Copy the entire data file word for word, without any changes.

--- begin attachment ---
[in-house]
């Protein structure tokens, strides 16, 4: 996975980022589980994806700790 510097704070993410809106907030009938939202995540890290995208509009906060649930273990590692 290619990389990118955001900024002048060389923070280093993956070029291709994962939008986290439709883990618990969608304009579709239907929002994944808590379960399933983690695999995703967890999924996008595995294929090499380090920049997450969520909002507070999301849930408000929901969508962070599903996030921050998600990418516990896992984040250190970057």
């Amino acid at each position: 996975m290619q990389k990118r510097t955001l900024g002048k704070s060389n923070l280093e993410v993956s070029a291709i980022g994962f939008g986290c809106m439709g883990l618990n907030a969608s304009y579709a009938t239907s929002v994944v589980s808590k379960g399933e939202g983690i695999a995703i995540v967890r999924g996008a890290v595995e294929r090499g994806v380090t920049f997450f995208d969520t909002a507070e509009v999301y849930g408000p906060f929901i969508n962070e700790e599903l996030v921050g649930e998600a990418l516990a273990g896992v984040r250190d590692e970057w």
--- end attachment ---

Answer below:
[in-house]
């Protein structure tokens, strides 16, 4: 996975980022589980994806700790 510097704070993410809106907030009938939202995540890290995208509009906060649930273990590692 290619990389990118955001900024002048060389923070280093993956070029291709994962939008986290439709883990618990969608304009579709239907929002994944808590379960399933983690695999995703967890999924996008595995294929090499380090920049997450969520909002507070999301849930408000929901969508962070599903996030921050998600990418516990896992984040250190970057």
């Amino acid at each position: 996975m290619q990389k990118r510097t955001l900024g002048k704070s060389n923070l280093e993410v993956s070029a291709i980022g994962f939008g986290c809106m439709g883990l618990n907030a969608s304009y579709a009938t239907s929002v994944v589980s808590k379960g399933e939202g983690i695999a995703i995540v967890r999924g996008a890290v595995e294929r090499g994806v380090t920049f997450f995208d969520t909002a507070e509009v999301y849930g408000p906060f929901i969508n962070e700790e599903l996030v921050g649930e998600a990418l516990a273990g896992v984040r250190d590692e970057w």